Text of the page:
• Audio chips are generally designed by simple technical performance
NOT sound quality
• The solution – design with FPGA’s (programmable logic devices) and
discrete analogue components as FPGA’s allow the ultimate
flexibility to maximise performance. Commercial DAC chips have
severe subjective and technical limitations
Example of this unique approach
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Top plot shows the performance of a
noise shaper (noise shapers are the
heart of a modern DAC) with some
distortion and noise – distortion is at 170dB and noise floor at -190dB
Bottom plot shows same noise shaper
but improved – no distortion below
20kHz, noise floor is at - 200dB
On same FPGA, switching between the
two options was very audible – top
version sounded harder, brighter, with
poorer instrument separation, and
poorer perception of depth in the
soundstage
Both noise shapers exceed
psychoacoustic performance of the ear
– but the top noise shaper upsets the
brain’s ability to process sounds into
separate entities.
Bottom plot is the final noise shaper for
Hugo
Perception - timing
• Timing is an important perceptual cue – the beginning and
ending of notes (transients) help the brain to separate sounds
out
• The ears have a tapped delay line with neurons firing with
differences in timing between the ears – the inter-aural delay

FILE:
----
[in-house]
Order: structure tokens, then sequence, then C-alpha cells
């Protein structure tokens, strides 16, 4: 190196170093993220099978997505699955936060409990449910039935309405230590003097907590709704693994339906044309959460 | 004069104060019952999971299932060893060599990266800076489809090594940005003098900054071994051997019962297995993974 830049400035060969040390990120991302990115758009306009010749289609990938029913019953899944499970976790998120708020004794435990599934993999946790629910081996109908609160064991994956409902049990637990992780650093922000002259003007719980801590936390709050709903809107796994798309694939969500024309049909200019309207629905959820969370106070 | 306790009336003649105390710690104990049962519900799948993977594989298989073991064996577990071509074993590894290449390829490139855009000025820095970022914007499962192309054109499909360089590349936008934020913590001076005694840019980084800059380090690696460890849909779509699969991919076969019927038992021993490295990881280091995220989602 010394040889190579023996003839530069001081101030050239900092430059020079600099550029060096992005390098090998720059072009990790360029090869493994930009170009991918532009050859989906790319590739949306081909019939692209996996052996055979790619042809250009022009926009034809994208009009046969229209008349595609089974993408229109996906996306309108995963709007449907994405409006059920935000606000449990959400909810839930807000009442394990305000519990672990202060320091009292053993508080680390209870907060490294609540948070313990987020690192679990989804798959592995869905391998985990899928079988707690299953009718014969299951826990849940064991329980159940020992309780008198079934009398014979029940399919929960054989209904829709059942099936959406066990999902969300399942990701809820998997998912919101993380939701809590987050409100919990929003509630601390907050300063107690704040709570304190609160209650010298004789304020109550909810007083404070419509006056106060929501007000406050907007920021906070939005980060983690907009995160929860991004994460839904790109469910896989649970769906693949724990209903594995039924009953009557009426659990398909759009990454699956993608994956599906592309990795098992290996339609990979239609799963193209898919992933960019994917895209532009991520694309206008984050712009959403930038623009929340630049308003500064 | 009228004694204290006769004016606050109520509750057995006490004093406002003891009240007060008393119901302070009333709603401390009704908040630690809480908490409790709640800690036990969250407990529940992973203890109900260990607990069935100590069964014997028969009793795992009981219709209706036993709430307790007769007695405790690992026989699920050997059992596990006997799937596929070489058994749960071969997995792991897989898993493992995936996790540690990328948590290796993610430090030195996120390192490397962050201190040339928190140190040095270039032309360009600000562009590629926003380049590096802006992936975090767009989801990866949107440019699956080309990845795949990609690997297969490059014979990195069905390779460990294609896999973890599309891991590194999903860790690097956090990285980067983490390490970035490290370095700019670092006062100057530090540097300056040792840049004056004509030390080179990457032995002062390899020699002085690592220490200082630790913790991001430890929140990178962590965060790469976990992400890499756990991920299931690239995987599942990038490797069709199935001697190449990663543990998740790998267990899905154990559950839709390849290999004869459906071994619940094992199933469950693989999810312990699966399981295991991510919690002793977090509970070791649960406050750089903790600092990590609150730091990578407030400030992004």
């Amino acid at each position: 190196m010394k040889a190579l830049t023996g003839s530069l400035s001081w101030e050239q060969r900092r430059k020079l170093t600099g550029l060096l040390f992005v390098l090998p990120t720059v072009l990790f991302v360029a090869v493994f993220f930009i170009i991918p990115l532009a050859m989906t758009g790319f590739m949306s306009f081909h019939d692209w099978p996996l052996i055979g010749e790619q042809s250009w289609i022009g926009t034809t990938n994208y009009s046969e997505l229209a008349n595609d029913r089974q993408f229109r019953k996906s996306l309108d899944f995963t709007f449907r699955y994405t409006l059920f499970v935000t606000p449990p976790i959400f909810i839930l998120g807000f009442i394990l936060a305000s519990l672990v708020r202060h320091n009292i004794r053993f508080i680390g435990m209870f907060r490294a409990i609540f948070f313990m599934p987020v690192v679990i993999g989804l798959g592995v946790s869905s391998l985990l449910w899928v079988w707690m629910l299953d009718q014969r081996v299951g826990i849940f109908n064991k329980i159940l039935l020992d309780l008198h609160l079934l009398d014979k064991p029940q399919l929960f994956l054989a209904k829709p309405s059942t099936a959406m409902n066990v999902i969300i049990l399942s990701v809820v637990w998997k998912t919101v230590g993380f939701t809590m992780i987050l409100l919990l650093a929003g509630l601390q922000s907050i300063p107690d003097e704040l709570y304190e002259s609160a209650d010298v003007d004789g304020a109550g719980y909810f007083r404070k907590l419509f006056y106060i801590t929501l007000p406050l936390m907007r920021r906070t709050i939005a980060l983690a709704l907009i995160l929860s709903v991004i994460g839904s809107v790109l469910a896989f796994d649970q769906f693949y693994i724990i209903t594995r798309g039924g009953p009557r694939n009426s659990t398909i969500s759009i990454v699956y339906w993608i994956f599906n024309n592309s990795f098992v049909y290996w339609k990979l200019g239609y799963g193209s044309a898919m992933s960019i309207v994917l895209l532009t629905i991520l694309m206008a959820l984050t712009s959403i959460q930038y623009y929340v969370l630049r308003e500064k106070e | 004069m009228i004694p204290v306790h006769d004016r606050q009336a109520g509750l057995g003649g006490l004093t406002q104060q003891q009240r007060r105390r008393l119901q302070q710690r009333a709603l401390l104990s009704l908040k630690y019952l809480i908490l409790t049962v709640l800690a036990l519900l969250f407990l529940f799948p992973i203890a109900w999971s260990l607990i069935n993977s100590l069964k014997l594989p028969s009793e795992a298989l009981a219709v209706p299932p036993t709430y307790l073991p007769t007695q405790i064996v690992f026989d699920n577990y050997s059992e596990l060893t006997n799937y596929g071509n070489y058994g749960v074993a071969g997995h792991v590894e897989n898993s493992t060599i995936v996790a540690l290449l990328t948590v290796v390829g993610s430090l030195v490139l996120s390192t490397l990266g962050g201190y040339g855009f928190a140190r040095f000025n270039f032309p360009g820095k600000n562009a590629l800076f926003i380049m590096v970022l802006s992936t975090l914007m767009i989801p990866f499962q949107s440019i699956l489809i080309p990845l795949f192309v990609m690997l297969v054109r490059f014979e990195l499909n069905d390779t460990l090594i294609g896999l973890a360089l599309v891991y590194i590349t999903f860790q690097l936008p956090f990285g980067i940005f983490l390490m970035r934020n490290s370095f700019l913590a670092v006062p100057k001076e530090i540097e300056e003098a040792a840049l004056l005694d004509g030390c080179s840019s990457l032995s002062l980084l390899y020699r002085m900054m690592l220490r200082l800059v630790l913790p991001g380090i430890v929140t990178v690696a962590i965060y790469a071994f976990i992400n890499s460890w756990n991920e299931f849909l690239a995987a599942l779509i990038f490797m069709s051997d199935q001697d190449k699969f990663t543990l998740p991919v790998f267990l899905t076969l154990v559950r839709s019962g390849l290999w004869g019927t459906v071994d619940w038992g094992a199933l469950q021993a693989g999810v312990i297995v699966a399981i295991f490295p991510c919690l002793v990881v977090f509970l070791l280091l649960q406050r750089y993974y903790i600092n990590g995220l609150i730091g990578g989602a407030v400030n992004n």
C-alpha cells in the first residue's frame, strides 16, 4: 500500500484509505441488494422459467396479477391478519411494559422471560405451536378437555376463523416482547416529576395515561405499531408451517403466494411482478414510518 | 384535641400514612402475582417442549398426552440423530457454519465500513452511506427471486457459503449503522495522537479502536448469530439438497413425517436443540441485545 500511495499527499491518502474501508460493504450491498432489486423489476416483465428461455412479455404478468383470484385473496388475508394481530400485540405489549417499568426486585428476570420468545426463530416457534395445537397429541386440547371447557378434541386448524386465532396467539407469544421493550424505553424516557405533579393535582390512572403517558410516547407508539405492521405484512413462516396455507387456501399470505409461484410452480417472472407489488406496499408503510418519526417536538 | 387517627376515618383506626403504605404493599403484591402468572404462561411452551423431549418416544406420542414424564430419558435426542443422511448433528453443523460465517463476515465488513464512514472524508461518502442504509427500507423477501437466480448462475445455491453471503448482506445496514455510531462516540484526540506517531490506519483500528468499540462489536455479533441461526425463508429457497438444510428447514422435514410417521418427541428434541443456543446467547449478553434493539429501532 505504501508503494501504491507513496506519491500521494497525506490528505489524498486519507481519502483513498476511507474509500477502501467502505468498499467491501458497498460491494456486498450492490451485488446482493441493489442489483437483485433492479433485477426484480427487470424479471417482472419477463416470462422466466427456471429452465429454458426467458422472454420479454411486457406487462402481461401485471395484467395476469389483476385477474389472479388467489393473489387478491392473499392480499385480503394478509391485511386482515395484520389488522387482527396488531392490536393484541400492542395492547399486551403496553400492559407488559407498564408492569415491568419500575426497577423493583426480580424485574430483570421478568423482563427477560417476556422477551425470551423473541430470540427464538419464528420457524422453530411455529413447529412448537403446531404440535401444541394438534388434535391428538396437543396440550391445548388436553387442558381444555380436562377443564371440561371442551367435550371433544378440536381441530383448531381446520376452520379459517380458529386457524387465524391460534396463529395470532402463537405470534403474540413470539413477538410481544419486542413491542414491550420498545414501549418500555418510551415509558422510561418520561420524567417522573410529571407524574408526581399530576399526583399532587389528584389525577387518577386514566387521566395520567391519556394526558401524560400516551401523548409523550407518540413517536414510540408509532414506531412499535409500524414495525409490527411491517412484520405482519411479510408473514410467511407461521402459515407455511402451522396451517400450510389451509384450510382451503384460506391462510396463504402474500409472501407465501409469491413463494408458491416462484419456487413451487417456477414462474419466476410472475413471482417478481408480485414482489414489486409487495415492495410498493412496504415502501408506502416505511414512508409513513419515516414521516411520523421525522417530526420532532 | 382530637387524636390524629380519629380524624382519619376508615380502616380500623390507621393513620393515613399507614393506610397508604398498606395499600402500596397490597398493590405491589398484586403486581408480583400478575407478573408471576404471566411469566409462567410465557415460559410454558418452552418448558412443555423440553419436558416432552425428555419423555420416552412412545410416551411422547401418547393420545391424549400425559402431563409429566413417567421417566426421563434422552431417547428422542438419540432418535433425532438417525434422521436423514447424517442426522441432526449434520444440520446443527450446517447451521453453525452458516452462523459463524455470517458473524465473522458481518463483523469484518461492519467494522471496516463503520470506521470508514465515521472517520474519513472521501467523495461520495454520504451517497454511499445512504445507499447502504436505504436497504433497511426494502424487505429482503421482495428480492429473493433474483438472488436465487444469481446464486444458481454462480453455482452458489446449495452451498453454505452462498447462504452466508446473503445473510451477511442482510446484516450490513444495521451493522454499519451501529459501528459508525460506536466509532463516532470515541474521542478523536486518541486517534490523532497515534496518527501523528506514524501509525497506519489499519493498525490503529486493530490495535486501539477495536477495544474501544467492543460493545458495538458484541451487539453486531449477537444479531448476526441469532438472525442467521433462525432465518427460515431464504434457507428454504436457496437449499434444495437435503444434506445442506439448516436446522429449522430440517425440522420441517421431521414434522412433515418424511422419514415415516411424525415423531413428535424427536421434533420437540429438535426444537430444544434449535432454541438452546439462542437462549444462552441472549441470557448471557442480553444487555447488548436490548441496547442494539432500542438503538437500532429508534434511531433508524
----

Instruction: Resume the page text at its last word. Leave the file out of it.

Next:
network can detect timing differences of the order of 4uS
• Inter-aural delay is used to help localising sounds in space
• The 4uS threshold implies that the brain samples data at
250kHz – much faster than 44.1kHz of CD recordings
• A recent paper in National Physics Review – Human Time
Acuity Beats Fourier Uncertainty Principle – shows that timing
is extremely important
Timing with Digital Audio
• We know the ears can differentiate 4uS timing differences
• We also know that timing is an important for the brain’s processing of
audio
• How is the timing of the original transients preserved if CD is sampling at
22uS?
– The interpolation filter (an FIR filter that has a line of taps multiplying
coefficients to delayed data) recovers the original amplitude and timing
information of the recording
– This filter re-creates the missing bits between samples
– If you look at the original Whittaker-Shannon sampling theory, then for a
bandwidth limited signal, if you use an infinite tap length FIR filter then the
“missing bits” will be perfectly reconstructed